A united congregation provides an environment where congregants can spend more time and energy focusing on the needs of those outside of the organization, rather than scrutinizing the differences of those within. I have often observed churches so focused on their internal squabbles that they miss (and usually repel) visitors and seekers who God is sending their way. But when churches become more united, they recycle more time and energy into the dire problems of those not yet reunited with their heavenly Father.

5. Unity influences non-churchgoers.

The secular realm can be a bastion of antagonism, rancor and factions. Little wonder that weary souls worn down by this often search for an environment where divisiveness is minimal. Many hope to find in Christ’s Church this harbor. If they instead encounter false-compassion and hypocritical jockeying for influence, they can easily conclude that the church is hypocritical: promising solace but offering rancor. As Paul noted, a united, loving and forgiving church means “no going along with the crowd, the empty-headed, mindless crowd” (Ephesians 4:17 MSG).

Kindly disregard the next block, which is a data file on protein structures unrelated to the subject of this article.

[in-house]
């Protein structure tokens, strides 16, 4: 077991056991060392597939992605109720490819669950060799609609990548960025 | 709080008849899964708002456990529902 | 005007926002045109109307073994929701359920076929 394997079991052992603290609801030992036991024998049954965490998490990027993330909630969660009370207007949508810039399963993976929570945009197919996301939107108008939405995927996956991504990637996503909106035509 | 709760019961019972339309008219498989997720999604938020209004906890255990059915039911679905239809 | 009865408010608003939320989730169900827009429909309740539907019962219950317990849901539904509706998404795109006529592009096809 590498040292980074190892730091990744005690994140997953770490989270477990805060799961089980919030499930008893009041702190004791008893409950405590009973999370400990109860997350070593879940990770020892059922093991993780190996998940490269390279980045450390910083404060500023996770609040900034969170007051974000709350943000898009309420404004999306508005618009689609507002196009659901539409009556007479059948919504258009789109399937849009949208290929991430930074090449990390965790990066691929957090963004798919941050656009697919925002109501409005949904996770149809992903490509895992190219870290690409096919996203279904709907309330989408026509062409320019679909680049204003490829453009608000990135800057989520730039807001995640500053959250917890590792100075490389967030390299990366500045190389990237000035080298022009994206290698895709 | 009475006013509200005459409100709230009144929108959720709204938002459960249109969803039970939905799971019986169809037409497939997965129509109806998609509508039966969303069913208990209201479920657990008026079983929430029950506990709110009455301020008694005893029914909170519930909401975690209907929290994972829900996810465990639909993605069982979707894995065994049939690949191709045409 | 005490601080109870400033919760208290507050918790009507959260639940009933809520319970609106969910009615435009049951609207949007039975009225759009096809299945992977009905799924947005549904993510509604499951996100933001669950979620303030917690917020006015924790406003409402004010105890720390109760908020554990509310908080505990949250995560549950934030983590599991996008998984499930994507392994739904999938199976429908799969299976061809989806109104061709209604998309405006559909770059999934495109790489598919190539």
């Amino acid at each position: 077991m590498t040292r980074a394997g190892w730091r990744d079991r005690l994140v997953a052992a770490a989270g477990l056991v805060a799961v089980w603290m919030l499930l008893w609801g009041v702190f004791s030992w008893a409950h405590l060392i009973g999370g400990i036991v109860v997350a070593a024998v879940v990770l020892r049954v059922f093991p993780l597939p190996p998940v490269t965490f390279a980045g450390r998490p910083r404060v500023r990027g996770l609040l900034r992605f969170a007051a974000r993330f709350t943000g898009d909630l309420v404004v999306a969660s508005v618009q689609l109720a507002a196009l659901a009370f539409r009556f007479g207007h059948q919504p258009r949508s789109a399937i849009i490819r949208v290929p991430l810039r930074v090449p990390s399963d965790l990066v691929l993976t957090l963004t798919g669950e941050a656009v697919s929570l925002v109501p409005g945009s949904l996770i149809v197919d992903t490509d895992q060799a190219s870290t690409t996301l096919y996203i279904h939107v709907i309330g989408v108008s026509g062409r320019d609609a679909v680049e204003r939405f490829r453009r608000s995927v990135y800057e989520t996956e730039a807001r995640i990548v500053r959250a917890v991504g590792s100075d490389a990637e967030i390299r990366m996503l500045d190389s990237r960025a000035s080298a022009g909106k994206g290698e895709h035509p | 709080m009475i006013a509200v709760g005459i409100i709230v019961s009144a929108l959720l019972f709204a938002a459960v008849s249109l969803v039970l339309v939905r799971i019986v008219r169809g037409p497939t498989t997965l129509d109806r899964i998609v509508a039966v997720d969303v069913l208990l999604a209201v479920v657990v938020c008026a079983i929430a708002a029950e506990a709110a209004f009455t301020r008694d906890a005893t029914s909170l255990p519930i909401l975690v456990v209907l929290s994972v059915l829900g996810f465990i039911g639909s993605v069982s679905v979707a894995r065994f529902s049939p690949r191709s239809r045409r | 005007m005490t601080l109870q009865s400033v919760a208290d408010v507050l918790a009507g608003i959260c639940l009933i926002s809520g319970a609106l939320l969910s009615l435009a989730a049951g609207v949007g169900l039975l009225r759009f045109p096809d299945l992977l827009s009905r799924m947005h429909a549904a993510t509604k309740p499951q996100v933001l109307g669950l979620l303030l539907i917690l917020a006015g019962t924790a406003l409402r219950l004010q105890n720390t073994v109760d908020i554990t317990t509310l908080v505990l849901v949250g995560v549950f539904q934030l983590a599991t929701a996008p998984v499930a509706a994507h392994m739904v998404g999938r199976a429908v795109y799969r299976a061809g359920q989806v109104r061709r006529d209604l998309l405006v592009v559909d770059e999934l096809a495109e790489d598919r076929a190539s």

The church should strive, with God’s help, to be increasingly united. The goal is not perfectunity, but more unity. Two colleagues of mine label this “dissonant harmony.” By this, they mean that a church can never attain perfect harmony, but it can attain a degree of harmony (though not perfect) that is increasingly harmonious but acknowledges some dissonance and dissension.

Christ’s prayer is not that churches fabricate mindless slaves to corporate vision. Rather Jesus emphasized that Church unity was to be a earthly reflection of the miraculous oneness amid diversity of the Trinity: Father, Son and Holy Spirit. And so, striving to be more unified has benefits and caveats that still make the effort worth it.

Excerpted from The Healthy Church: Practical Ways to Strengthen a Church’s Heart, by Bob Whitesel (Wesleyan Publishing 2013).